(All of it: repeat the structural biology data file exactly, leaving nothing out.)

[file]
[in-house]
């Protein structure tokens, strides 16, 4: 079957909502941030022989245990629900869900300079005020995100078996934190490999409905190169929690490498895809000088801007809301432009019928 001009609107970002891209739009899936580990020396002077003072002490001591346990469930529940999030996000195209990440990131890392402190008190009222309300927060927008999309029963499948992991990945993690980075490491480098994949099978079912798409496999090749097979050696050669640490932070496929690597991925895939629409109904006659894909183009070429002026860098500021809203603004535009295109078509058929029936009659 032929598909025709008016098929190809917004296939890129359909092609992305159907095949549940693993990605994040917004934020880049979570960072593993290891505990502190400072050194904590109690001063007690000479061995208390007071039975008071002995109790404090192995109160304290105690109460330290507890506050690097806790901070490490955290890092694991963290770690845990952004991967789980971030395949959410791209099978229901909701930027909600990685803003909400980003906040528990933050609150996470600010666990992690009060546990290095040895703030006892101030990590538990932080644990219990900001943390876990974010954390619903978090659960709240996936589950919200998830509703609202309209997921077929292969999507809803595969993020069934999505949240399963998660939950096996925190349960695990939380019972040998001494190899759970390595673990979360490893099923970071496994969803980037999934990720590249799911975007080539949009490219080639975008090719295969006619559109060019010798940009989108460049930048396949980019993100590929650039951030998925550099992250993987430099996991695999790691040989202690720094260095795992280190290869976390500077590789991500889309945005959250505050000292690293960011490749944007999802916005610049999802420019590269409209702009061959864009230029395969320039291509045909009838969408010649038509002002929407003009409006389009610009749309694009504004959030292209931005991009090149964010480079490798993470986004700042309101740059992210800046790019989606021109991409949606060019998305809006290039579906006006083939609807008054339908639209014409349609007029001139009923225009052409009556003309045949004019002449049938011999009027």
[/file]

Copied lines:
[in-house]
């Protein structure tokens, strides 16, 4: 079957909502941030022989245990629900869900300079005020995100078996934190490999409905190169929690490498895809000088801007809301432009019928 001009609107970002891209739009899936580990020396002077003072002490001591346990469930529940999030996000195209990440990131890392402190008190009222309300927060927008999309029963499948992991990945993690980075490491480098994949099978079912798409496999090749097979050696050669640490932070496929690597991925895939629409109904006659894909183009070429002026860098500021809203603004535009295109078509058929029936009659 032929598909025709008016098929190809917004296939890129359909092609992305159907095949549940693993990605994040917004934020880049979570960072593993290891505990502190400072050194904590109690001063007690000479061995208390007071039975008071002995109790404090192995109160304290105690109460330290507890506050690097806790901070490490955290890092694991963290770690845990952004991967789980971030395949959410791209099978229901909701930027909600990685803003909400980003906040528990933050609150996470600010666990992690009060546990290095040895703030006892101030990590538990932080644990219990900001943390876990974010954390619903978090659960709240996936589950919200998830509703609202309209997921077929292969999507809803595969993020069934999505949240399963998660939950096996925190349960695990939380019972040998001494190899759970390595673990979360490893099923970071496994969803980037999934990720590249799911975007080539949009490219080639975008090719295969006619559109060019010798940009989108460049930048396949980019993100590929650039951030998925550099992250993987430099996991695999790691040989202690720094260095795992280190290869976390500077590789991500889309945005959250505050000292690293960011490749944007999802916005610049999802420019590269409209702009061959864009230029395969320039291509045909009838969408010649038509002002929407003009409006389009610009749309694009504004959030292209931005991009090149964010480079490798993470986004700042309101740059992210800046790019989606021109991409949606060019998305809006290039579906006006083939609807008054339908639209014409349609007029001139009923225009052409009556003309045949004019002449049938011999009027």